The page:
The fascinating photograph below was recently found in a junk shop in a small Free State town. Captured by the Lindley based (Orange Free State) photographer SF Scholtz, this image, dating from around 1906, portrays four unknown young people posing in a photographic studio with a human skull neatly placed on a foot stool in front of them.
Young people with skull
The skull, without jawbone, shows two black dots. It is difficult to determine whether this is just some dirt marks on the photograph or whether it is indicative of a head injury of some sort.
The author has not come across this type of studio composition before and is hoping that readers may provide some insight on the reasoning for the skull being included.
Possible questions that arise are:
- Is it safe to assume that this is a photograph of siblings with a skull of a parent that passed away? If yes, what would the possible reason be for them posing with the skull in that having such image captured was not the norm?
- It is assumed that the individuals that appear on the image are of either of the Afrikaans or English culture. It was not part of these cultures to pose with skulls of loved ones, or was it?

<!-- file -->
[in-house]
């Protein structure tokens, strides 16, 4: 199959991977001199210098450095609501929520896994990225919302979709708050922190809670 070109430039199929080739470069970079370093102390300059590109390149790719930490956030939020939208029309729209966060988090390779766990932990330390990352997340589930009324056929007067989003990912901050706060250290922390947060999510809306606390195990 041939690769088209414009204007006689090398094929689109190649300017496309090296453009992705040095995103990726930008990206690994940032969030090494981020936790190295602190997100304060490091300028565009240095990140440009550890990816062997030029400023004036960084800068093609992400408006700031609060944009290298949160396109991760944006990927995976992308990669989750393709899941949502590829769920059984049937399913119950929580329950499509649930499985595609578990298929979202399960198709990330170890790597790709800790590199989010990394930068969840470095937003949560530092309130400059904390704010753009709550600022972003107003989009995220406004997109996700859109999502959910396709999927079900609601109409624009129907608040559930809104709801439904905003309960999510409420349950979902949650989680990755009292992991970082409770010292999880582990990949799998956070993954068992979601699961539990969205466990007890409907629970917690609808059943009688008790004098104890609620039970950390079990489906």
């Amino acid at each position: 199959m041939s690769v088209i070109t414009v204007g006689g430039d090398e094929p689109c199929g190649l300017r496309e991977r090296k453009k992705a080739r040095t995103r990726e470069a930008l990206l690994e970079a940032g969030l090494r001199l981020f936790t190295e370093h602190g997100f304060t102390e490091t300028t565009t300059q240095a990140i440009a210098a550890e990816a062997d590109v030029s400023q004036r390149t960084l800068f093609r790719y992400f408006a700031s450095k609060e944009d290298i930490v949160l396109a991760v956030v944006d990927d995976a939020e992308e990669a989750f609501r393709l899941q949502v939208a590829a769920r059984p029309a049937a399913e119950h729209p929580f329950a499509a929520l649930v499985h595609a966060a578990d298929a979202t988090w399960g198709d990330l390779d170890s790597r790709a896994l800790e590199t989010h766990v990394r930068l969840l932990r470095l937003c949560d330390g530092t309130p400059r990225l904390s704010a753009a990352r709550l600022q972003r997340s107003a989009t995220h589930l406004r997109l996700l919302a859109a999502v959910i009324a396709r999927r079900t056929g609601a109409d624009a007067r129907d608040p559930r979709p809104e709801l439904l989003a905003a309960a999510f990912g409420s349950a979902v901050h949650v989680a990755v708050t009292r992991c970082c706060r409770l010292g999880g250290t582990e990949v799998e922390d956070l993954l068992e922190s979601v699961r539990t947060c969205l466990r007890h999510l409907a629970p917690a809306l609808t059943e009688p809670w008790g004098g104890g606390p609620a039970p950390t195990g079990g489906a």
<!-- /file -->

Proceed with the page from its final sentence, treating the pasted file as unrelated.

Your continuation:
- Which culture or religion would have included skulls of loved ones in post mortem photographs of this nature?
- Are these brothers and sisters possibly posing with the skull of a missing father that passed away on South Africa soil during the Anglo-Boer war or at a local or foreign prisoner-of-war camp (post Anglo-Boer war)?
- Were the remains of prisoner-of-war soldiers, who passed away abroad, ever returned to South Africa?
- Could it be that this was a skull found on a farm (possibly an Anglo-Boer war soldier) and the group found it appropriate to pose with their find?
- Is it reasonable to argue that this is not a skull that would have been extracted from a grave?
- Is it safe to assume that this is an actual post mortem image or is it simply morbid humour applied by the photographer which the 4 were happy to go along with? Considering the facial expression this version is highly unlikely.
The photographer is assumed to be Stephen F Scholtz who was also in partnership with his brother John F Scholtz in Aberdeen as well as Vrede.
Any views or comments by The Heritage Portal readers will be appreciated. The author is always in search of unwanted South African photographs of this era and invites readers to contact him should they ever want to discard of such material. He can be contacted on Carol.firstname.lastname@example.org or 082 495 0030